In all your intercourse with the natives, treat them in the most friendly and conciliatory manner which their own conduct will admit; allay all jealousies as to the object of your journey; satisfy them of its innocence; make them acquainted with the position, extent, character, peaceable and commercial dispositions of the United States, of our wish to be neighborly, friendly, and useful to them, and of our dispositions to a commercial intercourse with them; confer with them on the points most convenient as mutual emporiums and the articles of most desirable interchange for them and us. If a few of their influential chiefs within practicable distance wish to visit us, arrange such a visit with them, and furnish them with authority to call on our officers on their entering the United States, to have them conveyed to this place at the public expense. If any of them should wish to have some of their young people brought up with us, and taught such arts as may be useful to them, we will receive, instruct, and take care of them. Such a mission, whether of influential chiefs or of young people, would give some security to your own party. Carry with you some matter of the kinepox; inform those of them with whom you may be of its efficacy as a preservative from the smallpox, and instruct and encourage them in the use of it. This may be especially done wherever you winter.
Should you reach the Pacific Ocean, inform yourself of the circumstances which may decide whether the furs of those parts may not be collected as advantageously at the head of the Missouri (convenient as is supposed to the waters of the Colorado and Oregon or Columbia) as at Nootka Sound or any other point of that coast; and that trade be consequently conducted through the Missouri and United States more beneficially than by the circumnavigation now practiced.
On your arrival on that coast, endeavor to learn if there be any port within your reach frequented by the sea vessels of any nation, and to send two of your trusty people back by sea, in such way as shall appear practicable, with a copy of your notes; and should you be of opinion that the return of your party by the way they went will be imminently dangerous, then ship the whole and return by sea, by the way either of Cape Horn or the Cape of Good Hope, as you shall be able. As you will be without money, clothes, or provisions, you must endeavor to use the credit of the United States to obtain them; for which purpose open letters of credit shall be furnished you, authorizing you to draw on the executive of the United States, or any of its officers, in any part of the world on which draughts can be disposed of, and to apply with our recommendations to the consuls, agents, merchants, or citizens of any nation with which we have intercourse, assuring them in our name that any aids they may furnish you shall be honorably repaid, and on demand. Our consuls, Thomas Hewes at Batavia in Java, William Buchanan in the Isles of France and Bourbon, and John Elmslie at the Cape of Good Hope, will be able to supply your necessities, by draughts on us.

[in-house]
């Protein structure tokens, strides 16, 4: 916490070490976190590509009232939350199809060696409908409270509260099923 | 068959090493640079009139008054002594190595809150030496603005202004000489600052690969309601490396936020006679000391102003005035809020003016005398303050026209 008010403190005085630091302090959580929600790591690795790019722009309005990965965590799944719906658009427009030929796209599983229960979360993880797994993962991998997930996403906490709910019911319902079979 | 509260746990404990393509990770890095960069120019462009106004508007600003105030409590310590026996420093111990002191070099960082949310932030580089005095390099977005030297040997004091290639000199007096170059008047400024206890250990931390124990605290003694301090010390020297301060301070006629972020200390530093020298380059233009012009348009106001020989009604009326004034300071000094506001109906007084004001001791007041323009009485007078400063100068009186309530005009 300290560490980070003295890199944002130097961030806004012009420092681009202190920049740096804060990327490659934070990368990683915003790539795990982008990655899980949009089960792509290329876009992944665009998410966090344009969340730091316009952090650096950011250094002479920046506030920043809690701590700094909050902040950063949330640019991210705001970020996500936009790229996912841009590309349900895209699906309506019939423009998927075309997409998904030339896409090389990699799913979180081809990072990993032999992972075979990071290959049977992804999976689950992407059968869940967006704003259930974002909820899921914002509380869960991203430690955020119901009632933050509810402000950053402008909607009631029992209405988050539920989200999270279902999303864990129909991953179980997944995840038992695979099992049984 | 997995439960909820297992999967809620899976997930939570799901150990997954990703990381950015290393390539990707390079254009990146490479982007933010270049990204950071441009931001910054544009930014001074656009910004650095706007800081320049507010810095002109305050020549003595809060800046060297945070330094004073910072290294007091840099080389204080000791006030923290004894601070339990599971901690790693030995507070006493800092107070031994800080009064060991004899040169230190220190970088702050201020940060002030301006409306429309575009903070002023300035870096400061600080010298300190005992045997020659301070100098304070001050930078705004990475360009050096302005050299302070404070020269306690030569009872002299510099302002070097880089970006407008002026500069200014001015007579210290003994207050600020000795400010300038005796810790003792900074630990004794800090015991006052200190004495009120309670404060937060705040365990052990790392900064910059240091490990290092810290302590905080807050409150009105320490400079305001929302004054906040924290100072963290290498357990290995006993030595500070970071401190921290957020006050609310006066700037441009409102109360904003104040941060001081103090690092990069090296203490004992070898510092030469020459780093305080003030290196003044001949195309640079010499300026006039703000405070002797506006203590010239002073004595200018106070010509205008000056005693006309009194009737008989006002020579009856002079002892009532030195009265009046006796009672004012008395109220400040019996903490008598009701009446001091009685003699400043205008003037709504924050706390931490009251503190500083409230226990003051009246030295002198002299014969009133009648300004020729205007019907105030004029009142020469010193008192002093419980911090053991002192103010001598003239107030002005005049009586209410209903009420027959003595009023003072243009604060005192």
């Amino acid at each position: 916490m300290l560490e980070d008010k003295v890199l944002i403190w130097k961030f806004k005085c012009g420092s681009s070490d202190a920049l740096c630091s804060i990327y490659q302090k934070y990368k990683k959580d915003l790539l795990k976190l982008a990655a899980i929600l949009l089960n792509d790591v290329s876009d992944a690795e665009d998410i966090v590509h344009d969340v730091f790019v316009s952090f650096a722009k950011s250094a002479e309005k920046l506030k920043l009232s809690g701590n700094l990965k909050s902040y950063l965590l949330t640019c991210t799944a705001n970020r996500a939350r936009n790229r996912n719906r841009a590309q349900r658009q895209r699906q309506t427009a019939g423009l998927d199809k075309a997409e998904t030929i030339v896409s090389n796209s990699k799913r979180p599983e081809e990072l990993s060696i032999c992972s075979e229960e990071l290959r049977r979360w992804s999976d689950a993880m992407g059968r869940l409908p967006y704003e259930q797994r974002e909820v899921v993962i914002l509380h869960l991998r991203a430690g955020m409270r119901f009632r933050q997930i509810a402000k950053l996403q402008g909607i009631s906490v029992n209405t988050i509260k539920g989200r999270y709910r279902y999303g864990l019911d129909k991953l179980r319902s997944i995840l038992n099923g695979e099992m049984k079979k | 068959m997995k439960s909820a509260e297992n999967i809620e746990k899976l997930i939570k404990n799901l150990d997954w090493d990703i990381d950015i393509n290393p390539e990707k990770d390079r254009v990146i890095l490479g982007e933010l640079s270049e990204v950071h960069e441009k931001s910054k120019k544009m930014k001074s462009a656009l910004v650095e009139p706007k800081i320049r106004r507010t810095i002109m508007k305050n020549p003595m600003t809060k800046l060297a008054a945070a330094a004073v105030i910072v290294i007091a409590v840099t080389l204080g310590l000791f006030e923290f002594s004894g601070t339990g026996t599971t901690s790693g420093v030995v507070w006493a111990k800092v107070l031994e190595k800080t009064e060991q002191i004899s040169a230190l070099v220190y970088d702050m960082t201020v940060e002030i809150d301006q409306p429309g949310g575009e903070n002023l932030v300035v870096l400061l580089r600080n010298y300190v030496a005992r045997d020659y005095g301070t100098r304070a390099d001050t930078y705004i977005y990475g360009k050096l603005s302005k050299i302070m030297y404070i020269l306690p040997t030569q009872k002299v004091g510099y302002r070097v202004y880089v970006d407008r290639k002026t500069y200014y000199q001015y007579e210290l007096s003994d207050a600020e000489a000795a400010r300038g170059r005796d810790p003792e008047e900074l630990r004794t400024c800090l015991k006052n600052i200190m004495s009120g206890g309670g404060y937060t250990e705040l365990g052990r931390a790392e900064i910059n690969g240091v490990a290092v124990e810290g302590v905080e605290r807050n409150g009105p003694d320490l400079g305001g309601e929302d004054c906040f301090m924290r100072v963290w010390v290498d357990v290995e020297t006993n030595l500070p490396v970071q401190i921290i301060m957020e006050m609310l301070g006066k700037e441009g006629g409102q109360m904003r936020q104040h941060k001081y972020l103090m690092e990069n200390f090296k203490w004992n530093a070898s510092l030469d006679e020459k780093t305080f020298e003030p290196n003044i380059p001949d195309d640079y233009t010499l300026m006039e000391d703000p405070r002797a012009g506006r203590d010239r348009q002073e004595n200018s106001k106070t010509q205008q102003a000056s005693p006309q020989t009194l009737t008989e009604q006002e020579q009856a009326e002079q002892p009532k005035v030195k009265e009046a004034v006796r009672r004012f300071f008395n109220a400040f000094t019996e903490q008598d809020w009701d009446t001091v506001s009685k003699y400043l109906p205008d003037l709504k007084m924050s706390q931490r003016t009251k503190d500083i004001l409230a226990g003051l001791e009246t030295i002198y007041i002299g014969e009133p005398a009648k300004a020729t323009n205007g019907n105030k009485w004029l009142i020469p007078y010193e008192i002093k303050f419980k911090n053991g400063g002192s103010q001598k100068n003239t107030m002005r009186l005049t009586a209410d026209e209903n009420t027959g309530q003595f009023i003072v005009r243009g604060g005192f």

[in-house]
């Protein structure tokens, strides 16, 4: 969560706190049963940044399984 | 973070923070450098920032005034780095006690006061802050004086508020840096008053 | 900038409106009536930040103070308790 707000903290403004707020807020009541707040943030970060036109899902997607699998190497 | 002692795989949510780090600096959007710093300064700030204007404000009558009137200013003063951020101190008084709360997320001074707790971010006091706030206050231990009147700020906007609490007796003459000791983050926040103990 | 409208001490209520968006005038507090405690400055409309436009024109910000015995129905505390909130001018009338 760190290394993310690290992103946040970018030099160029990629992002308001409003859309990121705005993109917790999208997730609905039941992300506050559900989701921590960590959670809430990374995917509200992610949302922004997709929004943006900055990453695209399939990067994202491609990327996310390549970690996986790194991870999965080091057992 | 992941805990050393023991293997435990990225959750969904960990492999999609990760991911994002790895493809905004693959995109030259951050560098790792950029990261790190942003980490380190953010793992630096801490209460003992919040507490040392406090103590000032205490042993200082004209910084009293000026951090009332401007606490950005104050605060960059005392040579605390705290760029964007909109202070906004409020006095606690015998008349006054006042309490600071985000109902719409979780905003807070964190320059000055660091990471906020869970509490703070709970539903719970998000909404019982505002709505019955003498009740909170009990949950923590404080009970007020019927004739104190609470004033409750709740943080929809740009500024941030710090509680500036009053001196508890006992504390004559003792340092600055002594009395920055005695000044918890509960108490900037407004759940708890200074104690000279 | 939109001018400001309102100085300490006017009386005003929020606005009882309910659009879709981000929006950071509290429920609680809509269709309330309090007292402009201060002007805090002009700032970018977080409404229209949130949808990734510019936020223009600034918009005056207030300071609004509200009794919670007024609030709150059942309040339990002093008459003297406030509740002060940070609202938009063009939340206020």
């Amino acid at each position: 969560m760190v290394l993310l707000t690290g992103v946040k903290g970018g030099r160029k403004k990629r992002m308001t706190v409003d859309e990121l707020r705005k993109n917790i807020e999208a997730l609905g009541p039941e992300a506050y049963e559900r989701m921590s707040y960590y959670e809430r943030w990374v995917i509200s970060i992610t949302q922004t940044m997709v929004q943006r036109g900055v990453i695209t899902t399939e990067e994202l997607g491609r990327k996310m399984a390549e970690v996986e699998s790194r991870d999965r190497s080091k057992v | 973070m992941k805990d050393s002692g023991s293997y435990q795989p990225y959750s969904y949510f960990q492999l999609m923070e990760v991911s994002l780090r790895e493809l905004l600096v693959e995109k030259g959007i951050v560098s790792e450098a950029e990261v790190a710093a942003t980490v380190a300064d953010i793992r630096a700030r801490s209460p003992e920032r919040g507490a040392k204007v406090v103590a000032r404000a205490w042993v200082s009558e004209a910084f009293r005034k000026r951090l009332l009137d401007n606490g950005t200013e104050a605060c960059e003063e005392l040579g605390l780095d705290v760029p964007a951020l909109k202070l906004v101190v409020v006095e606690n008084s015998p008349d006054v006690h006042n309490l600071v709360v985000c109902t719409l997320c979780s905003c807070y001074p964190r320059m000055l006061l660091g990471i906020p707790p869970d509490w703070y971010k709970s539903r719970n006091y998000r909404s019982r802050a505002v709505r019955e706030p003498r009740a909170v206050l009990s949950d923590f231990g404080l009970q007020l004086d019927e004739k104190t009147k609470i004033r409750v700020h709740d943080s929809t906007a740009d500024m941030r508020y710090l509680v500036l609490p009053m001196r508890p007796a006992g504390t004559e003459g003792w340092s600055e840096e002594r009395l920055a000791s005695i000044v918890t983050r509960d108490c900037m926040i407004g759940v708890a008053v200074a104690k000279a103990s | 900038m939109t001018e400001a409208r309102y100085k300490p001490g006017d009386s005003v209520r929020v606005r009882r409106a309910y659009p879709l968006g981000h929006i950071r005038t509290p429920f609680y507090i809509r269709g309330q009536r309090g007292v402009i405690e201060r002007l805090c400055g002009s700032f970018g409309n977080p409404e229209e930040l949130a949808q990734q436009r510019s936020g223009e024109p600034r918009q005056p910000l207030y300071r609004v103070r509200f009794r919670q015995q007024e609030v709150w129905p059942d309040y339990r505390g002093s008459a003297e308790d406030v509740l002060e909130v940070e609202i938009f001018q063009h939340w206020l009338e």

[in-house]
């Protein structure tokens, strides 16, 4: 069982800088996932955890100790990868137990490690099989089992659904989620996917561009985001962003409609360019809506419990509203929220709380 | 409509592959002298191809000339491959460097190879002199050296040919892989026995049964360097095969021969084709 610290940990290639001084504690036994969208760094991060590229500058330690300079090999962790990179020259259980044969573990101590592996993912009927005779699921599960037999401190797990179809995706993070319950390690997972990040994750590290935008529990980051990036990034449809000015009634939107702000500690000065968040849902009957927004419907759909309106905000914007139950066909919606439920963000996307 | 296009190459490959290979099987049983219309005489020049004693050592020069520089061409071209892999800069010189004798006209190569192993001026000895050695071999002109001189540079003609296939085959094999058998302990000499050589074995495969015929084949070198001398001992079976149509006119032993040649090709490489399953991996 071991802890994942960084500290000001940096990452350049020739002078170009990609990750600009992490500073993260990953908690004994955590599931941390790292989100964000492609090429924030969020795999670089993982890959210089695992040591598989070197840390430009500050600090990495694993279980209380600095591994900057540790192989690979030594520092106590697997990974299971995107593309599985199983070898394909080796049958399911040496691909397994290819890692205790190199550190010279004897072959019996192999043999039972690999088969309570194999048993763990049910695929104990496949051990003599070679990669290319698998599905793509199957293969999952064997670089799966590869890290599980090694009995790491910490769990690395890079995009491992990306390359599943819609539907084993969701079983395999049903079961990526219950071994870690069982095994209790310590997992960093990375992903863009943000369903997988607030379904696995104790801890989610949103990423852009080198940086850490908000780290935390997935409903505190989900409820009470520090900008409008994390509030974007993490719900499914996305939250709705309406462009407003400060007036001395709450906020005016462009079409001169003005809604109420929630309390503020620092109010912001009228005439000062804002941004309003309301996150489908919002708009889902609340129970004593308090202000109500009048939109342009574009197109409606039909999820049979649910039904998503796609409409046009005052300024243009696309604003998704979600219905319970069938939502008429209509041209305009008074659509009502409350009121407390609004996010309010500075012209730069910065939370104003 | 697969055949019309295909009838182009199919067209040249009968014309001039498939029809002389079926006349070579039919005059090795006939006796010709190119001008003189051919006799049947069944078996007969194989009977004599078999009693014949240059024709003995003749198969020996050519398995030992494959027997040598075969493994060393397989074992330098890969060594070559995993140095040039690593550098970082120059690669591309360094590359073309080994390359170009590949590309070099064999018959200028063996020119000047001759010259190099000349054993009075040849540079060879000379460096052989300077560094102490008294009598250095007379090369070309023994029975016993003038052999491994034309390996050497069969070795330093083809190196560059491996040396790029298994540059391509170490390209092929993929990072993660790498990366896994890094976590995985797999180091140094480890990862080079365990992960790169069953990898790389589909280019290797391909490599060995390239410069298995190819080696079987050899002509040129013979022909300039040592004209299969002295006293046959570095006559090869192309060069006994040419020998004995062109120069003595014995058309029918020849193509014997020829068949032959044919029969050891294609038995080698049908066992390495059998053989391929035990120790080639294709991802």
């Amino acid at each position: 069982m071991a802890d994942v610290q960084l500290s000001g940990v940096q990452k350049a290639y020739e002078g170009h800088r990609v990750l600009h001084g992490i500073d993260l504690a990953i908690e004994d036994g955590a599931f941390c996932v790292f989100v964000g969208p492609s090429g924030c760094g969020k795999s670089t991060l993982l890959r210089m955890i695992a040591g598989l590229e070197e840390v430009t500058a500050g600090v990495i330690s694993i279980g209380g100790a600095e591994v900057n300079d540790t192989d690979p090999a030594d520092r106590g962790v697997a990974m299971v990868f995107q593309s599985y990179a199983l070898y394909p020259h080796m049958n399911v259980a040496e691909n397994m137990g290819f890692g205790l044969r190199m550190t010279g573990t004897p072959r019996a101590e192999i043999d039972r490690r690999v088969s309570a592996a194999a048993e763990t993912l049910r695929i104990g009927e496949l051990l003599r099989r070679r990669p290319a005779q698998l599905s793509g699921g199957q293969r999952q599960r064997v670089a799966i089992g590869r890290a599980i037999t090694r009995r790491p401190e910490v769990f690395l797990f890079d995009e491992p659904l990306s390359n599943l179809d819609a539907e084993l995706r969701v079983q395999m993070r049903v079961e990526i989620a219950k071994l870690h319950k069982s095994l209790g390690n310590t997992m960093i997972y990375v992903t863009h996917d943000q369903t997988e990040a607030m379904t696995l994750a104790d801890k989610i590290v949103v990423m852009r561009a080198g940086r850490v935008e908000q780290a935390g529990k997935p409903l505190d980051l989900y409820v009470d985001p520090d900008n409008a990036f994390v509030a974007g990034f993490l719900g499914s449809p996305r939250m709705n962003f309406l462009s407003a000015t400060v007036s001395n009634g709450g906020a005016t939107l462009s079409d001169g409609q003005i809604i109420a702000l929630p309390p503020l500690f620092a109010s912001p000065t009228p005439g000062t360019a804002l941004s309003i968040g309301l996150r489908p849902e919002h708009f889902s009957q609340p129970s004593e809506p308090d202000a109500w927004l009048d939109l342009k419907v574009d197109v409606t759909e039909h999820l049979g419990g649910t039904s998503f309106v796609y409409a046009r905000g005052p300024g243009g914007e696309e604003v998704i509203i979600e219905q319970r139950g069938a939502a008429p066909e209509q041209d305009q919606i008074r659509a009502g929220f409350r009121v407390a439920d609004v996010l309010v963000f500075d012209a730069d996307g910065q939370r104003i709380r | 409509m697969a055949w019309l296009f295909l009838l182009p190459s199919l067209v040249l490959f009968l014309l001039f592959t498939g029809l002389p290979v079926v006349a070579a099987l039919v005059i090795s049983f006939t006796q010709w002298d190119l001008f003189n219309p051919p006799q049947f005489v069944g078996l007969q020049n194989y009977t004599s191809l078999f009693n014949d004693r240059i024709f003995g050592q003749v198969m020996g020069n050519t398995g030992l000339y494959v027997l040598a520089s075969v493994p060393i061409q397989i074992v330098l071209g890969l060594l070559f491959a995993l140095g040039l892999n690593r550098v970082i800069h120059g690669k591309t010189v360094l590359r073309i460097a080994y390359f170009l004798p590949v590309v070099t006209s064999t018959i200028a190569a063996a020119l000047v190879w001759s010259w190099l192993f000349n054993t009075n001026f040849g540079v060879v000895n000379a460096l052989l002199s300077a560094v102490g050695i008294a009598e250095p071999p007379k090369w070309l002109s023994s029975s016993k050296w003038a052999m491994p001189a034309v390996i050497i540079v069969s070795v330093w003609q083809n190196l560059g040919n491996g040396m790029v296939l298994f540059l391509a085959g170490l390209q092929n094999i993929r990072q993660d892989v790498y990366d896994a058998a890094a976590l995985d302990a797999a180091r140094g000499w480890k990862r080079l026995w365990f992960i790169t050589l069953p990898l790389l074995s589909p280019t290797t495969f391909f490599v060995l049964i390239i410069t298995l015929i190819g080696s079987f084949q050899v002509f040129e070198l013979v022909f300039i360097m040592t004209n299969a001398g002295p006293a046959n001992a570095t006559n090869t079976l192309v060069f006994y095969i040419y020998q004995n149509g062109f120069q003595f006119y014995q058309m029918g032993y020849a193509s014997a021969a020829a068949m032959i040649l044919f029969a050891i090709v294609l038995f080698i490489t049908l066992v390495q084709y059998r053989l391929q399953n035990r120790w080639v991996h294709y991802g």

Lightning on Mount Fujiyama, by Katsushika Hokusai, c. 1823. Art Institute of Chicago, Illinois.
Should you find it safe to return by the way you go, after sending two of your party round by sea, or with your whole party if no conveyance by sea can be found, do so; making such observations on your return as may serve to supply, correct, or confirm those made on your outward journey.
On reentering the United States and reaching a place of safety, discharge any of your attendants who may desire and deserve it, procuring for them immediate payment of all arrears of pay and clothing which may have incurred since their departure, and assure them that they shall be recommended to the liberality of the legislature for the grant of a soldier’s portion of land each, as proposed in my message to Congress, and repair yourself with your papers to the seat of government.
Given under my hand, at the city of Washington, this twentieth day of June 1803.
President of the United States of America
From a letter to Meriwether Lewis. In January 1803, Jefferson had made a secret request to Congress for $2,500 to finance an exploration of the Missouri River. That May, the United States paid Napoleon $11 million for the Louisiana Purchase. An amateur paleontologist, Jefferson expected Lewis to find, in addition to a trade route to the Pacific Ocean, woolly mammoths.